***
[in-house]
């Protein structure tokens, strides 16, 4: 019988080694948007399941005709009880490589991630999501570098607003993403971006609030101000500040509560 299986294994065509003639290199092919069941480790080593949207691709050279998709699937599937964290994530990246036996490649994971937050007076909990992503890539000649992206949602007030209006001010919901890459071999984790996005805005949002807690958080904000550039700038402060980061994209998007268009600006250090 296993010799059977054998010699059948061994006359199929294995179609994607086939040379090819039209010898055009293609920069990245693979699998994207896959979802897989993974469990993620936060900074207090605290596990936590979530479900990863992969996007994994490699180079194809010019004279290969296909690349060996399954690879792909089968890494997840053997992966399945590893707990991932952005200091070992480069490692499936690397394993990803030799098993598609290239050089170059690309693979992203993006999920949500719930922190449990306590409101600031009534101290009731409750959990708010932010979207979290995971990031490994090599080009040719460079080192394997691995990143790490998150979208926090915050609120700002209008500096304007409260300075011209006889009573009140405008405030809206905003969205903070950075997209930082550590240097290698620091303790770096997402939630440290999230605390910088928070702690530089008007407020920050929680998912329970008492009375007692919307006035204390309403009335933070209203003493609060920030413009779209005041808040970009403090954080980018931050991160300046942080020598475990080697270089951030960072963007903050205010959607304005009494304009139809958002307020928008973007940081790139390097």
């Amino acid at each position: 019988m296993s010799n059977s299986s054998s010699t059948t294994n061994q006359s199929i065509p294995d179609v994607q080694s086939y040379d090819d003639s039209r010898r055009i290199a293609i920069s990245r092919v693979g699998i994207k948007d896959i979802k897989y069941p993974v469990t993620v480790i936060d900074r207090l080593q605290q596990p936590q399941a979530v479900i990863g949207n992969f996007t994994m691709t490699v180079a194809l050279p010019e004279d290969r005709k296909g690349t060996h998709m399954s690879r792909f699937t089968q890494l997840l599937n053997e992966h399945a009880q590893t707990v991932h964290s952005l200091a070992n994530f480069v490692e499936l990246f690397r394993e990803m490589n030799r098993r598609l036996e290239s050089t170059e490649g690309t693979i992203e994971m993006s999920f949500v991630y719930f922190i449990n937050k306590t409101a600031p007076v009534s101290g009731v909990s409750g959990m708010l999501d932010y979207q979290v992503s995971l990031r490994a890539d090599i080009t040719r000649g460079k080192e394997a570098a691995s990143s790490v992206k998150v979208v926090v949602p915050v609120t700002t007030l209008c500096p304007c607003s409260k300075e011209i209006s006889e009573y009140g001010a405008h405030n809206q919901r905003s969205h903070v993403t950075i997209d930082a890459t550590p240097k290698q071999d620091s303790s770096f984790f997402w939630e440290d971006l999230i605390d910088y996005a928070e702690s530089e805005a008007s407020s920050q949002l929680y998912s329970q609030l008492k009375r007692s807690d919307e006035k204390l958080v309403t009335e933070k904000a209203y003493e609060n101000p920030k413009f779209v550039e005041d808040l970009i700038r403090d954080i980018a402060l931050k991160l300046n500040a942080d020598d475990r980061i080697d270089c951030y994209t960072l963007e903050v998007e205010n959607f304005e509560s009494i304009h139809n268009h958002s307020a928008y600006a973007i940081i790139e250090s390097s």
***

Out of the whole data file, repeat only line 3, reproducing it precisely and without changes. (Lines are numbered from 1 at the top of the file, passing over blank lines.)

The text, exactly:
């Amino acid at each position: 019988m296993s010799n059977s299986s054998s010699t059948t294994n061994q006359s199929i065509p294995d179609v994607q080694s086939y040379d090819d003639s039209r010898r055009i290199a293609i920069s990245r092919v693979g699998i994207k948007d896959i979802k897989y069941p993974v469990t993620v480790i936060d900074r207090l080593q605290q596990p936590q399941a979530v479900i990863g949207n992969f996007t994994m691709t490699v180079a194809l050279p010019e004279d290969r005709k296909g690349t060996h998709m399954s690879r792909f699937t089968q890494l997840l599937n053997e992966h399945a009880q590893t707990v991932h964290s952005l200091a070992n994530f480069v490692e499936l990246f690397r394993e990803m490589n030799r098993r598609l036996e290239s050089t170059e490649g690309t693979i992203e994971m993006s999920f949500v991630y719930f922190i449990n937050k306590t409101a600031p007076v009534s101290g009731v909990s409750g959990m708010l999501d932010y979207q979290v992503s995971l990031r490994a890539d090599i080009t040719r000649g460079k080192e394997a570098a691995s990143s790490v992206k998150v979208v926090v949602p915050v609120t700002t007030l209008c500096p304007c607003s409260k300075e011209i209006s006889e009573y009140g001010a405008h405030n809206q919901r905003s969205h903070v993403t950075i997209d930082a890459t550590p240097k290698q071999d620091s303790s770096f984790f997402w939630e440290d971006l999230i605390d910088y996005a928070e702690s530089e805005a008007s407020s920050q949002l929680y998912s329970q609030l008492k009375r007692s807690d919307e006035k204390l958080v309403t009335e933070k904000a209203y003493e609060n101000p920030k413009f779209v550039e005041d808040l970009i700038r403090d954080i980018a402060l931050k991160l300046n500040a942080d020598d475990r980061i080697d270089c951030y994209t960072l963007e903050v998007e205010n959607f304005e509560s009494i304009h139809n268009h958002s307020a928008y600006a973007i940081i790139e250090s390097s």